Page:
- True Vocal Fold Body Cover: It’s good to make pupils aware of the different possibilities, as well as the healthiest possibilities. Confidence in Thick and Thin conditions will serve the young men for general singing in many music styles. Please also take care to notice the pupils’ breath pressure.
- False Vocal Folds: Make sure that pupils do not constrict to hit high notes. Explain the differences and explore other tools like Anchoring and Thyroid Tilt to encourage the false vocal folds to retract.
- Thyroid Cartilage: A slight Tilt can help to stabilize the vocal folds. Tilting further stretches and so thins the vocal folds – and can be a great asset to help them hit that high note. Many adolescent voice needs can be solved by increasing effect in Thyroid Tilt! Keep in mind that a starting adolescent’s thyroid is not as flexible as an adult thyroid. As teachers we should train Thyroid Tilt effort as, I think, one of the most important figures during voice change.
- Larynx: Keep it moving!
- Velum: Many adolescents tend to talk with a Mid Velum. I don’t see a physical explanation for this; I think it’s a psychological tendency. However, it’s important to make pupils aware of the difference and consequences for their singing.
- Head & Neck and Torso: Anchoring these structures can provide further stability. Teach your pupils this tool but also make them aware of the effort differences needed during adolescence.
- Posture: Although not a part of the EVT system, I think good posture is important for everyone. It can be an especially great way to help adolescents develop their confidence and presence for performing.
The key of a healthy voice is a mobile voice, and for that we have the Estill Siren. It contains almost all above discussed Figures and so it is a good test and trainer for all singers, especially adolescents.
Besides the specific Estill Voice Training Figures I mentioned, I think it’s also good to talk shortly about Didactics and Repertoire, in order to make our toolkit complete.
- Focus on clear tone to close vocal folds.
- Warming up is very important in such a life-changing period. Help the student build a habit of checking with his voice every day: Hi Voice, how are you today? What do you need?
- Do your best to stay well-informed about ongoing research on voice, as well as about the pupil’s well-being in general when considering his voice. Show differences between healthy and risky voice use.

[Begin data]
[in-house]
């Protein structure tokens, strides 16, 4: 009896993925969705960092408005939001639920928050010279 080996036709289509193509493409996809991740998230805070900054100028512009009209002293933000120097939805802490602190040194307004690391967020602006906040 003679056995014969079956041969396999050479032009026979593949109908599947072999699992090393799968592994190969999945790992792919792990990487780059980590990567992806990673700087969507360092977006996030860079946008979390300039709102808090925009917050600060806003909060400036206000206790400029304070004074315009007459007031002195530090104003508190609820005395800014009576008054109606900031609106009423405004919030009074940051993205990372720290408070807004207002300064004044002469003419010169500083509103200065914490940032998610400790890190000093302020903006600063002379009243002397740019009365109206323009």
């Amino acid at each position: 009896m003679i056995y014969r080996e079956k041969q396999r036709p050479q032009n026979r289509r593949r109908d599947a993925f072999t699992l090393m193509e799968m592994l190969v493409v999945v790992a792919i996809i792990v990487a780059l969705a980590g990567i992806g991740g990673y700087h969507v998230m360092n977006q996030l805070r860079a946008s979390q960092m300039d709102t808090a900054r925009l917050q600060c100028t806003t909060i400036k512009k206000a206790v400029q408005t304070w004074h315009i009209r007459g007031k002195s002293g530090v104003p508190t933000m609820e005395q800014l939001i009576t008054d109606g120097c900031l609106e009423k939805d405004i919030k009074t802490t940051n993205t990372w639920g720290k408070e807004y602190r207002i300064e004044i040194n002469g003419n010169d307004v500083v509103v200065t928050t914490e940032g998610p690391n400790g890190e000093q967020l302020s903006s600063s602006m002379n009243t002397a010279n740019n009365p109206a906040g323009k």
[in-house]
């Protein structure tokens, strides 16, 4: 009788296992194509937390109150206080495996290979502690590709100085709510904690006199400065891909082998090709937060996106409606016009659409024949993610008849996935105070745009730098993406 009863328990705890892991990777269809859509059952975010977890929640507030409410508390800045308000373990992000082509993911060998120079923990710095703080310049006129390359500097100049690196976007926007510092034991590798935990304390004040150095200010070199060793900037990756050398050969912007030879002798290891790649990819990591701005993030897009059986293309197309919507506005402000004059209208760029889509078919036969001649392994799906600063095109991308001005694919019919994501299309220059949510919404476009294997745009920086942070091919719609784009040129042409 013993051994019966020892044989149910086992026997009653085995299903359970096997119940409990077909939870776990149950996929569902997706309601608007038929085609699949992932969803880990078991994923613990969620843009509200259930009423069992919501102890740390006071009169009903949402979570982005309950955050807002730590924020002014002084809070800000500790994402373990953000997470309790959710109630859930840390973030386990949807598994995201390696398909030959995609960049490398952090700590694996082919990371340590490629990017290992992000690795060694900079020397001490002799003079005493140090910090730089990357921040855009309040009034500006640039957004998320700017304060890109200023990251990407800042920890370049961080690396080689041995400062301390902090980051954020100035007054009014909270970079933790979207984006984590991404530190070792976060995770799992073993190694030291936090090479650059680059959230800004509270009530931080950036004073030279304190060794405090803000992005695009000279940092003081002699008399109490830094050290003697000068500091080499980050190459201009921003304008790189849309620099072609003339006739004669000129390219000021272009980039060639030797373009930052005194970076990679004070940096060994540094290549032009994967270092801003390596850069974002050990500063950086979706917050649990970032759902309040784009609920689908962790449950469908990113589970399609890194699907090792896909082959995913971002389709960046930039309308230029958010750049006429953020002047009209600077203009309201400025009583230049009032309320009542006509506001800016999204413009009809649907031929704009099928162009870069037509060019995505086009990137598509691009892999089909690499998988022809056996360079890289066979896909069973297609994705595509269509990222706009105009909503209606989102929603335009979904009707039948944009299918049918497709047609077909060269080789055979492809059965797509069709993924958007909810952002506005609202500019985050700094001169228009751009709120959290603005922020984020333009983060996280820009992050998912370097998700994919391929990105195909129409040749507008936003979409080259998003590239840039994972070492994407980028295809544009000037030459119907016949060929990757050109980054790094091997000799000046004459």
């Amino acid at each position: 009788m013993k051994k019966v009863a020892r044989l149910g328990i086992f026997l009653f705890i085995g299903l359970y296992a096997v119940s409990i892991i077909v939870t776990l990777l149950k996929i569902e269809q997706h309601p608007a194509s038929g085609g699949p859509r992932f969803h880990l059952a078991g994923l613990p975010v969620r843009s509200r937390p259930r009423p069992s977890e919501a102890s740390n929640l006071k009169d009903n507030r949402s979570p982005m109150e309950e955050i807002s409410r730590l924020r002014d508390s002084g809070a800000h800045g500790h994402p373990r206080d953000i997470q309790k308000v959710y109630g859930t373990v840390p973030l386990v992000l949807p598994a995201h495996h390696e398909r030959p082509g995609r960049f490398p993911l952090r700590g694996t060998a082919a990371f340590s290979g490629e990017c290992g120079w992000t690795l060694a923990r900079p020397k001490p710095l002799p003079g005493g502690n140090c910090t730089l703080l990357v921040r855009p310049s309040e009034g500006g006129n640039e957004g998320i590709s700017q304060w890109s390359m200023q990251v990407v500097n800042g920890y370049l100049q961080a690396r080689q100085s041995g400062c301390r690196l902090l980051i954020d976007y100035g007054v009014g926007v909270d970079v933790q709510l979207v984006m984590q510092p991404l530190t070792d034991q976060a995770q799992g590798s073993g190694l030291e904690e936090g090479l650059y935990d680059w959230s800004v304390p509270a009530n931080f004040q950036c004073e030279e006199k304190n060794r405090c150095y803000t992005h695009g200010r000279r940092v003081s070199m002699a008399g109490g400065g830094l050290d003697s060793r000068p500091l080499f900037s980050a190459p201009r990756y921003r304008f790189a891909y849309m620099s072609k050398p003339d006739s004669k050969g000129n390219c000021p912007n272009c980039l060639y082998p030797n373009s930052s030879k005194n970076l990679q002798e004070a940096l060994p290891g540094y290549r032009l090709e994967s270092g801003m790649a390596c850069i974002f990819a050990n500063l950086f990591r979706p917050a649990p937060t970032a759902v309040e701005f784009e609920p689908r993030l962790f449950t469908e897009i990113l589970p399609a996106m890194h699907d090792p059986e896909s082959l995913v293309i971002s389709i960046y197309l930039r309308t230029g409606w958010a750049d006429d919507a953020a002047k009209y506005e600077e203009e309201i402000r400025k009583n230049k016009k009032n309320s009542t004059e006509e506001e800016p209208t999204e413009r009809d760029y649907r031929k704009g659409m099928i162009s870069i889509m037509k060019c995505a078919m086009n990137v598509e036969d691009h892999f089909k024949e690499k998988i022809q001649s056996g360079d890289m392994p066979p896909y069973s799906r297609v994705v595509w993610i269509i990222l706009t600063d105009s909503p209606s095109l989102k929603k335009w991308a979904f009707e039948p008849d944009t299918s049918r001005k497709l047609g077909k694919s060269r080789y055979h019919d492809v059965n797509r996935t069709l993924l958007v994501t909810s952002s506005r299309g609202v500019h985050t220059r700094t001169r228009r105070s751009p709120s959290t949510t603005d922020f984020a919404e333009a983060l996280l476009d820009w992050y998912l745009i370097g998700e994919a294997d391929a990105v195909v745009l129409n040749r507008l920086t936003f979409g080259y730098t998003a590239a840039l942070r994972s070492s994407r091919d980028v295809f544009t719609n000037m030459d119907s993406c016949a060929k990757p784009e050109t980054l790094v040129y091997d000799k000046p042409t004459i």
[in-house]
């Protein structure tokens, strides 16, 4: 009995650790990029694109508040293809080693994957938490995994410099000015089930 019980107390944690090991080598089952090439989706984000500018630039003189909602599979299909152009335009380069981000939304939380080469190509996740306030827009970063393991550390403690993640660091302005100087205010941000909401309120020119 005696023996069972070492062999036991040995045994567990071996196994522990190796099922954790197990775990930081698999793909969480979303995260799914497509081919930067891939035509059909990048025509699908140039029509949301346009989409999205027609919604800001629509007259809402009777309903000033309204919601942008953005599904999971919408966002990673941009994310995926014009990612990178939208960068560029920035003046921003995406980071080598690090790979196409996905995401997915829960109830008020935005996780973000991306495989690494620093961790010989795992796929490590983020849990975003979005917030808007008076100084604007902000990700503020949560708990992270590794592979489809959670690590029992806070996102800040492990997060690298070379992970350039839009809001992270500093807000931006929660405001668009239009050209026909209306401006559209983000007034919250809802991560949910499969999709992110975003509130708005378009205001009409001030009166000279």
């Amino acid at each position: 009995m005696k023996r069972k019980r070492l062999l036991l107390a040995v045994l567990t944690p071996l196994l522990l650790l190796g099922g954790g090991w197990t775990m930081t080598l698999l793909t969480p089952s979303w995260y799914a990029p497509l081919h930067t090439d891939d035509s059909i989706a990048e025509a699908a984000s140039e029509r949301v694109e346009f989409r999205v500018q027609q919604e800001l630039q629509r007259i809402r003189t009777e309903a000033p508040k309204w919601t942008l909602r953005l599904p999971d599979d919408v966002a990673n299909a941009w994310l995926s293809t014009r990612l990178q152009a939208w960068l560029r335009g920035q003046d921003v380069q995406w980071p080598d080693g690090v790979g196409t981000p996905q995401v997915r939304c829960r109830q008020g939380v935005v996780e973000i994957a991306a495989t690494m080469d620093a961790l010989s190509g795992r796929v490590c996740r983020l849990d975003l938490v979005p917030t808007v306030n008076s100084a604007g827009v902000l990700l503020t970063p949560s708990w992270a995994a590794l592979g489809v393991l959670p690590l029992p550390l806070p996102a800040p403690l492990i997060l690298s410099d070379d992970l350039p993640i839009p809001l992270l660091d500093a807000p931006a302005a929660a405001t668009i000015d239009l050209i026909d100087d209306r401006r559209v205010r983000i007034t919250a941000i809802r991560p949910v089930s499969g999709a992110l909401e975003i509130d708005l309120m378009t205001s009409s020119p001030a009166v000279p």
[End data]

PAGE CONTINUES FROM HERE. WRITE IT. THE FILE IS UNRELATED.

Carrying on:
- Be flexible in the range of repertoire, but keep it challenging. Female teachers: Drop octave when needed.
- Keep them singing through the process of voice break.
- Explain what’s happening. Stay patient, kind, and relaxed.
Ole says: I didn’t understand till you explained. Now when you help me, I trust the process.
- Vary the repertoire, so that pupils get to know their voice in different ways.
- Record fragments of the lesson. Listen to them together with the pupils, so that you can put it in perspective.
- Regularly repeat of previous repertoire; for example, from six months ago. This helps to make the pupil aware of the changing effort levels.
- For everything you let the pupil do: Not too long, too loud, or too high. Especially not all three combined!
- For choirs: Challenge singers but do everything to keep it the atmosphere comfortable. Choir is also a place of social behavior and peer influences may impact the voices.
I could say much more about this subject, and I want to learn much more about this subject, so I’d be delighted to discuss the subject with you. Feel free to contact me at firstname.lastname@example.org
About the Author
Formerly trained as a Clarinetist and Conductor, Bram only started his professional singing study at the age of 34, at the Tilburg Conservatory in the Netherlands. He found his passion for singing through choral conducting and musical theatre. Today he is a Singing Teacher and Musical Director working towards his EMT certification.